The Association of Convenience Stores (ACS) has warned that high street shops are at risk from the relaxation of planning regulations.
The government wants to allow stores vacant for more than three months to be converted into housing without planning permission, starting from 1 August.
However, the ACS said it was “concerned” that local shops could be lost because housing is much more valuable than commercial space.
In its submission to the housing select committee, the group calculated that the reforms could heavily impact the 63 per cent of convenience stores located in rural and suburban areas.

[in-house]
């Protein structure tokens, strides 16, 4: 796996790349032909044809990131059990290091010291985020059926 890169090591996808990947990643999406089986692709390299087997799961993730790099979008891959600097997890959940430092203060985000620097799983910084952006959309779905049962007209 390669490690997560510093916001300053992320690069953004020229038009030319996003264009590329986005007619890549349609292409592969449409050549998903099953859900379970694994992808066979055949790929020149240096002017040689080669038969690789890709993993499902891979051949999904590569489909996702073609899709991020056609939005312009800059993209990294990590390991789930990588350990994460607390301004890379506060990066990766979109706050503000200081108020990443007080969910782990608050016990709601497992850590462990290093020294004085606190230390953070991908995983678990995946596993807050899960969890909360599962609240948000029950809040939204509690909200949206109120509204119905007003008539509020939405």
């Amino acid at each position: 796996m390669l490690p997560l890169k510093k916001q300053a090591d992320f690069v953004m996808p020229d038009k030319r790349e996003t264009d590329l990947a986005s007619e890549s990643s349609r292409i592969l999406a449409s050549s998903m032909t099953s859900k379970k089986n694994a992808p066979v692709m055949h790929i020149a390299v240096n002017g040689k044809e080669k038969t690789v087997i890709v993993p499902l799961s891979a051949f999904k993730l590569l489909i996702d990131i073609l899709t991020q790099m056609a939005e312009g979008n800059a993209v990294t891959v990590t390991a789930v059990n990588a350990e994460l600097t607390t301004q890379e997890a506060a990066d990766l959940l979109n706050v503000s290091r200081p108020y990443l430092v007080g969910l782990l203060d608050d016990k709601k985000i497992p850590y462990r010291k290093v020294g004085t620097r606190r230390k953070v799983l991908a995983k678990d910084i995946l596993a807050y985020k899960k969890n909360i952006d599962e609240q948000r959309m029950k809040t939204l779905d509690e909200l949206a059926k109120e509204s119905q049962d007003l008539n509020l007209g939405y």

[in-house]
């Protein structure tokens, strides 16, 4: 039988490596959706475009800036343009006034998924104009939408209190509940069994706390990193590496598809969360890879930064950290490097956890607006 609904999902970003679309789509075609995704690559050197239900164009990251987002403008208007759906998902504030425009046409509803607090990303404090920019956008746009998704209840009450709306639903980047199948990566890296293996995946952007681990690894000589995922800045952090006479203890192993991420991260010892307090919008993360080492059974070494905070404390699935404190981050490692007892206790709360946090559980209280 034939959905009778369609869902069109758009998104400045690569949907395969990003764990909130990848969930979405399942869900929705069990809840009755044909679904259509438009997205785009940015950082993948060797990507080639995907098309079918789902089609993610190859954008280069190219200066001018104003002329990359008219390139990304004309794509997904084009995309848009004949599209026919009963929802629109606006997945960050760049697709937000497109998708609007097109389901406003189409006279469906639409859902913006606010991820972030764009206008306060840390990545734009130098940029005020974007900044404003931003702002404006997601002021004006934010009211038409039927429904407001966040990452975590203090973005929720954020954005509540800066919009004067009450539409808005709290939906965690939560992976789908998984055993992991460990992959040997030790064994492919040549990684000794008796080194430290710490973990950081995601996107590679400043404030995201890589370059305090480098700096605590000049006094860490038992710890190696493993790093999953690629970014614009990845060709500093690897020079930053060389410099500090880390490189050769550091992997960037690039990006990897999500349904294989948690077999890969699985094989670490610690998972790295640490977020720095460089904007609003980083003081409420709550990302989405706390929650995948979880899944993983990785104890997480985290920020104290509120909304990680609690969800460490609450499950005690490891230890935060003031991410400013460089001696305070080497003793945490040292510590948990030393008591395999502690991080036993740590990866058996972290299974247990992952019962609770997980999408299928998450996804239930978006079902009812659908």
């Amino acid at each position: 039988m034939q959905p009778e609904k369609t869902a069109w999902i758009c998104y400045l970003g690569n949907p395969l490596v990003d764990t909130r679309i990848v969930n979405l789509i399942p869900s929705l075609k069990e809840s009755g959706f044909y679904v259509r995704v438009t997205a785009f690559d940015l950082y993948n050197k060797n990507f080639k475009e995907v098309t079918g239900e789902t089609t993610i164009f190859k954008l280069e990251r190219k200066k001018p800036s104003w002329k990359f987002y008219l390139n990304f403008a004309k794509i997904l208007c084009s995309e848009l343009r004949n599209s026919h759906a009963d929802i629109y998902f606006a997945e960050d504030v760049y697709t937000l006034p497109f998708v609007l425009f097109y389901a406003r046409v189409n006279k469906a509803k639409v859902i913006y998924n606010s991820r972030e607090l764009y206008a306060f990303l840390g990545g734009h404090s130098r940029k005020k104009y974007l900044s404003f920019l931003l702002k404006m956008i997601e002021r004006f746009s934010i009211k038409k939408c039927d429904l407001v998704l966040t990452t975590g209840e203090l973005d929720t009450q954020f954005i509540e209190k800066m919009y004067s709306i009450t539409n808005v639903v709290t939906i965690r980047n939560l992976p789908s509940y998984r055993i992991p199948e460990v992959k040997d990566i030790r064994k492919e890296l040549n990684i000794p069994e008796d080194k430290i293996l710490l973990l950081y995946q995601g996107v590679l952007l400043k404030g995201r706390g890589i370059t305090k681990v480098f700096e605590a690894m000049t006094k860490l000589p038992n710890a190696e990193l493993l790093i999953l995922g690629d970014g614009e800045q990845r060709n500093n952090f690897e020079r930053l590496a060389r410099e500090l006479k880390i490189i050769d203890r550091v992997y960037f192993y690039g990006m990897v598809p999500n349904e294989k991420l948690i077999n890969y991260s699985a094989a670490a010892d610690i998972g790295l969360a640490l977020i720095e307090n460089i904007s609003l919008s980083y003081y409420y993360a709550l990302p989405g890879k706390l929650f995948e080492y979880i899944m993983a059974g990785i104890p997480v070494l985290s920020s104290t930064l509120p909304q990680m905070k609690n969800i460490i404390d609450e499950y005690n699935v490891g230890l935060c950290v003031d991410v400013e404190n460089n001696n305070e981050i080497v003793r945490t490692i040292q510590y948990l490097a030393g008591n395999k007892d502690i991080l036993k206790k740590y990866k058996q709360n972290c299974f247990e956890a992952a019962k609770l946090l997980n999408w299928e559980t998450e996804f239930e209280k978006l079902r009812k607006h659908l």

It said conversions should only happen after considering the local area’s character, services, and economic health.
“It is important that these changes are made on a measured and planned basis to prevent commercial to residential conversions from undermining […] local access to groceries and essential services,” ACS chief executive James Lowman said.
The group also called for “safeguards” to protect local shops from the reforms, and a reinstatement of the flat conversion allowance to bring empty spaces above stores into residential use.
The intervention comes after the government revealed it will require councils to designate land for development or preservation as it seeks to hit its target of building 300,000 houses a year.